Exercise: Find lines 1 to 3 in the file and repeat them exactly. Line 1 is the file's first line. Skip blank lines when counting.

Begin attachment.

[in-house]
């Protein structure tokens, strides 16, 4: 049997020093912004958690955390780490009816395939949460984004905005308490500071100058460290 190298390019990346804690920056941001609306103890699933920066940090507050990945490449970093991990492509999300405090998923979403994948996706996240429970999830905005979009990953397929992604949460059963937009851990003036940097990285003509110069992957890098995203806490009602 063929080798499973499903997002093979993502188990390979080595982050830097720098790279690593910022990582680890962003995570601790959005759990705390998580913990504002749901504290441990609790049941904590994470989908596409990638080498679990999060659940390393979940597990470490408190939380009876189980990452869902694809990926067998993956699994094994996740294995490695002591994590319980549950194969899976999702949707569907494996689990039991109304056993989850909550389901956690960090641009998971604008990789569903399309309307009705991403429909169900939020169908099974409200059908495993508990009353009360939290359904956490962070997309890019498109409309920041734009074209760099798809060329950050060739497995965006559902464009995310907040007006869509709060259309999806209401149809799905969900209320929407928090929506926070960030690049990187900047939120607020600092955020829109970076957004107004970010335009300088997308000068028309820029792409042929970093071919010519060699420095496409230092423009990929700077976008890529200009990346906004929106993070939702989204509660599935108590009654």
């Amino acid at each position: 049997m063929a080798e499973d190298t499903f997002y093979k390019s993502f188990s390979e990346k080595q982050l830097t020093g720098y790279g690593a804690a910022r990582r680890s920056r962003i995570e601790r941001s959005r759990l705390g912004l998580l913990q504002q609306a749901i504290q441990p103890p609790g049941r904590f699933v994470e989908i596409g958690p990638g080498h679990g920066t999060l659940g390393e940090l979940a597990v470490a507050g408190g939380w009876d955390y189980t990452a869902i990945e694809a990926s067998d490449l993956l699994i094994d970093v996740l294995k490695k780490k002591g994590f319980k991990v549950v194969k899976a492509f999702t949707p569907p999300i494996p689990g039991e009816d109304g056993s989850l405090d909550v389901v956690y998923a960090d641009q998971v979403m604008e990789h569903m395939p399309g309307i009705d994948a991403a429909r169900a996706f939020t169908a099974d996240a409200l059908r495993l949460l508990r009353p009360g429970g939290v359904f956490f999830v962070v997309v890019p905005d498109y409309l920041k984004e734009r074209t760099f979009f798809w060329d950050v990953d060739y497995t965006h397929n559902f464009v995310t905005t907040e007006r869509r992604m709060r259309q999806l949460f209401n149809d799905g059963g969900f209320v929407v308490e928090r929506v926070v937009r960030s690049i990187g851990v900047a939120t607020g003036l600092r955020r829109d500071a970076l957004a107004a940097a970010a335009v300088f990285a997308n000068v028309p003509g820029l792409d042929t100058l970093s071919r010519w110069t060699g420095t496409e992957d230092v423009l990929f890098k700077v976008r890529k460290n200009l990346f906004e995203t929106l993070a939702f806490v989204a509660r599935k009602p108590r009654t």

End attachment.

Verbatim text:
[in-house]
């Protein structure tokens, strides 16, 4: 049997020093912004958690955390780490009816395939949460984004905005308490500071100058460290 190298390019990346804690920056941001609306103890699933920066940090507050990945490449970093991990492509999300405090998923979403994948996706996240429970999830905005979009990953397929992604949460059963937009851990003036940097990285003509110069992957890098995203806490009602 063929080798499973499903997002093979993502188990390979080595982050830097720098790279690593910022990582680890962003995570601790959005759990705390998580913990504002749901504290441990609790049941904590994470989908596409990638080498679990999060659940390393979940597990470490408190939380009876189980990452869902694809990926067998993956699994094994996740294995490695002591994590319980549950194969899976999702949707569907494996689990039991109304056993989850909550389901956690960090641009998971604008990789569903399309309307009705991403429909169900939020169908099974409200059908495993508990009353009360939290359904956490962070997309890019498109409309920041734009074209760099798809060329950050060739497995965006559902464009995310907040007006869509709060259309999806209401149809799905969900209320929407928090929506926070960030690049990187900047939120607020600092955020829109970076957004107004970010335009300088997308000068028309820029792409042929970093071919010519060699420095496409230092423009990929700077976008890529200009990346906004929106993070939702989204509660599935108590009654």
């Amino acid at each position: 049997m063929a080798e499973d190298t499903f997002y093979k390019s993502f188990s390979e990346k080595q982050l830097t020093g720098y790279g690593a804690a910022r990582r680890s920056r962003i995570e601790r941001s959005r759990l705390g912004l998580l913990q504002q609306a749901i504290q441990p103890p609790g049941r904590f699933v994470e989908i596409g958690p990638g080498h679990g920066t999060l659940g390393e940090l979940a597990v470490a507050g408190g939380w009876d955390y189980t990452a869902i990945e694809a990926s067998d490449l993956l699994i094994d970093v996740l294995k490695k780490k002591g994590f319980k991990v549950v194969k899976a492509f999702t949707p569907p999300i494996p689990g039991e009816d109304g056993s989850l405090d909550v389901v956690y998923a960090d641009q998971v979403m604008e990789h569903m395939p399309g309307i009705d994948a991403a429909r169900a996706f939020t169908a099974d996240a409200l059908r495993l949460l508990r009353p009360g429970g939290v359904f956490f999830v962070v997309v890019p905005d498109y409309l920041k984004e734009r074209t760099f979009f798809w060329d950050v990953d060739y497995t965006h397929n559902f464009v995310t905005t907040e007006r869509r992604m709060r259309q999806l949460f209401n149809d799905g059963g969900f209320v929407v308490e928090r929506v926070v937009r960030s690049i990187g851990v900047a939120t607020g003036l600092r955020r829109d500071a970076l957004a107004a940097a970010a335009v300088f990285a997308n000068v028309p003509g820029l792409d042929t100058l970093s071919r010519w110069t060699g420095t496409e992957d230092v423009l990929f890098k700077v976008r890529k460290n200009l990346f906004e995203t929106l993070a939702f806490v989204a509660r599935k009602p108590r009654t």